AREA FORECAST DISCUSSION
NATIONAL WEATHER SERVICE TALLAHASSEE FL
623 AM EDT Thu Nov 1 2012
.NEAR TERM [Through Tonight]…
Updated at 0625 EDT:
A weak surface trough combined with weak upper level shortwave
support have generated light showers, both offshore and closer to
the coast this morning. Just recently, the showers generated
over land have started to reach the ground despite the relatively
dry boundary layer. With the southward motion of the features
expected to continue, expect the threat for showers to shift
offshore by early to mid morning with only a very slight chance
for a shower near the Forgotten Coast into the afternoon. With the
passage of the surface trough, high pressure will build into the
region and combined with the subsidence aloft will dry things out
rather quickly. With heights gradually increasing today, expect a
slightly warmer afternoon than yesterday with highs peaking in the
middle 70s area wide. Overnight, lows will be ever so slightly
warmer than this morning. Expect middle 40s to be common inland,
with middle 50s likely along the coast.
.SHORT TERM [Friday Through Saturday]…
The gradual warming trend will continue into the weekend as the
mean flow becomes more zonal, continuing the rising heights. Above
average temperatures are expected both Friday and Saturday as
lower to middle 80s are expected to creep back into the picture.
Overnight lows will moderate through the 50s, eventually
increasing to above normal levels, into the middle 50s by Saturday
night. No rain is expected through Saturday.
.LONG TERM [Saturday Night through Wednesday]…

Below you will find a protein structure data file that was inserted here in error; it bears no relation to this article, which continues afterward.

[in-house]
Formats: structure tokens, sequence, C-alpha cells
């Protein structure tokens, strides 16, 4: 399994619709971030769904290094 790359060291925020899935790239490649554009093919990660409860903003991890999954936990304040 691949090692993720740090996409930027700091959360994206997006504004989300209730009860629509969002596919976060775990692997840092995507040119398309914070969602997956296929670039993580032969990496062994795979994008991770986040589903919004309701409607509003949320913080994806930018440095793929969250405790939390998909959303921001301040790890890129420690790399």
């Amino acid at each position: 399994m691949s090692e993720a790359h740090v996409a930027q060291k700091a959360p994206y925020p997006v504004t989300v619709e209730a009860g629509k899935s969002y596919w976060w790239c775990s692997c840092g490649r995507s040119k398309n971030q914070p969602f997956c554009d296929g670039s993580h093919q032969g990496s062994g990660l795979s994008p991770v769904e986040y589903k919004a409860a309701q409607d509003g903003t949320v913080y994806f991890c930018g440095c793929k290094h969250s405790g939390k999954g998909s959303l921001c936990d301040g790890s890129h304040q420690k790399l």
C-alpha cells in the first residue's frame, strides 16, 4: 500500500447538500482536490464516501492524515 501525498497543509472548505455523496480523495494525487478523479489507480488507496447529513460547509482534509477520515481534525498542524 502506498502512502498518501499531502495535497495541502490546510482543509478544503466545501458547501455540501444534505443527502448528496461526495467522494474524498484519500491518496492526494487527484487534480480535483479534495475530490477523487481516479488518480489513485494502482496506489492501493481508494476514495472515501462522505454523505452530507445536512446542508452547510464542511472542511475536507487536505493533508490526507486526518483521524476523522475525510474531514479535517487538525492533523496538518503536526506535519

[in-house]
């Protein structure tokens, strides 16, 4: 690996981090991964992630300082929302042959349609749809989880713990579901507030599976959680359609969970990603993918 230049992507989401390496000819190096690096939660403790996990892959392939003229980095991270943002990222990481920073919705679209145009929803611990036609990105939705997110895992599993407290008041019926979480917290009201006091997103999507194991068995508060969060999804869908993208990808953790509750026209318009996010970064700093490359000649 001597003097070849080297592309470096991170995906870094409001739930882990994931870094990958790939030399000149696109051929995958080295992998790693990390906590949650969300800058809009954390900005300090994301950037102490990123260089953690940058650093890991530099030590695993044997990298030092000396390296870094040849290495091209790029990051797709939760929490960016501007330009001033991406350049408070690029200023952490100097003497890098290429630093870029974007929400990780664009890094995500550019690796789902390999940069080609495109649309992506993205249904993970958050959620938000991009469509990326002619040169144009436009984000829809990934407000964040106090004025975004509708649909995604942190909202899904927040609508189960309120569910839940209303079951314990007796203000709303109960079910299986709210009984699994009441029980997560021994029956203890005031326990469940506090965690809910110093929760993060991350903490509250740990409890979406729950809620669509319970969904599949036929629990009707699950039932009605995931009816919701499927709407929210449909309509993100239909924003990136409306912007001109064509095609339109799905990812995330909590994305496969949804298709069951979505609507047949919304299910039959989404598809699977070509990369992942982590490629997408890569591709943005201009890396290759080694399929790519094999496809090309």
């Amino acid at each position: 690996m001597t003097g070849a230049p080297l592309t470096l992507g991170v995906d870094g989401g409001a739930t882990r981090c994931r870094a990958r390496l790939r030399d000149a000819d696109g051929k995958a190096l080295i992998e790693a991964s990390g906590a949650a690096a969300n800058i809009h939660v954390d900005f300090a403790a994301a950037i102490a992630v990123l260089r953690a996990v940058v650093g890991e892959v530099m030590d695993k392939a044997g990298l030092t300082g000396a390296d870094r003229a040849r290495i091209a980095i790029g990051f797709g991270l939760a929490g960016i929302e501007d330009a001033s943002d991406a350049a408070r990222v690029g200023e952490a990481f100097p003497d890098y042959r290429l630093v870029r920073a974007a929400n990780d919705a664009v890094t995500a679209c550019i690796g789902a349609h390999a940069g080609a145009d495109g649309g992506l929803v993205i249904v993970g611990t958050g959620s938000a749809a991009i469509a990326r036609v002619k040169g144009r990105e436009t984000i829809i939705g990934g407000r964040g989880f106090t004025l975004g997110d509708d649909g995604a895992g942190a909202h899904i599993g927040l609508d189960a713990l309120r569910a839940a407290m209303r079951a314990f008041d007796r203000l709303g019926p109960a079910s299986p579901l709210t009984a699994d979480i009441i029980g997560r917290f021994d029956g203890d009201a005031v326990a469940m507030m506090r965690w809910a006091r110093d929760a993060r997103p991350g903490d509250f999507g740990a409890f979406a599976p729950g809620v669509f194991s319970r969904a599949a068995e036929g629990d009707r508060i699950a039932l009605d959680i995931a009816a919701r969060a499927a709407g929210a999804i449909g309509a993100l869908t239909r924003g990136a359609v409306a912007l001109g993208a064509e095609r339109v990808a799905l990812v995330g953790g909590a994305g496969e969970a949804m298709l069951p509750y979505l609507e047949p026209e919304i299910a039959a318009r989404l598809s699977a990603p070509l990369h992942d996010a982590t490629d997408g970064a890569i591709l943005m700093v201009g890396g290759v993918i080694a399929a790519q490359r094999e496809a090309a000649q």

There is good agreement among the latest GFS and ECMWF model runs in
transitioning the 500 mb long wave pattern from that of a fairly
zonal pattern over the weekend, to a fairly amplified trough over
the Southeast U.S. by early next work week. This means that our
forecast area will at least have a chance of rain…something that
has been lacking lately. (Although climatologically, October is our
driest month of the year, so the past few weeks have not been that
unusual). The window for rain will be Sunday and Monday, as a cold
front passes through the region. Although there appears to be
sufficient deep layer moisture, Q-G forcing, and instability for
scattered showers (and even a few thunderstorms), the vertical wind
profile and thermodynamics do not appear favorable for an organized
severe storm threat. (November is typically when we begin to be more
vigilant about the threat of severe storms, since the Gulf Coast
severe storm season generally goes from November through March).
A secondary (and fairly impressive) short wave is forecast by both
model runs to translate quickly through our area on Tuesday, but
neither the GFS nor ECMWF MOS carry PoP much above 10%, perhaps
because the initial system scours away much of the deep layer
moisture. Temperatures on Sunday will be well above average (by
about 10 degrees for highs), then return to near average Tuesday and
Wednesday behind the cold front, with Monday being a transition day.
.AVIATION [Beginning 10Z Thursday]…
Updated at 0625 EDT:
The short wave approaching our forecast area this morning has helped
produce more rain than previously forecast, resulting in brief
periods of MVFR vis/cigs at KECP and KTLH. Recent radar trends and
high-res NWP output indicate that these SHRA will taper off from
west to east through mid morning, followed by VFR conditions and
fair weather. Winds will be NW 5 to 10 KT this afternoon, becoming
light by sunset.
Winds will begin to settle today as high pressure builds in over
our coastal waters. Calm winds and seas will continue through
Monday, when a weak cold front could bring a slight enhancement.
With plenty of dry air still in place, and a favorable combination
of winds & mixing heights, we upgraded our Fire Weather Watch to a
Red Flag Warning for all of our FL zones today. Admittedly it will
be marginal in some areas (like Franklin & Dixie Counties), but
there is too much uncertainty to leave anyone off at this point. It
appears that the humidity will be a little above FL`s critical
threshold for Friday, so no watch/warning will be issued.
Since there has been no heavy rain in our region for several weeks,
and since rain is unlikely for the next several days, river stages
will remain below action levels.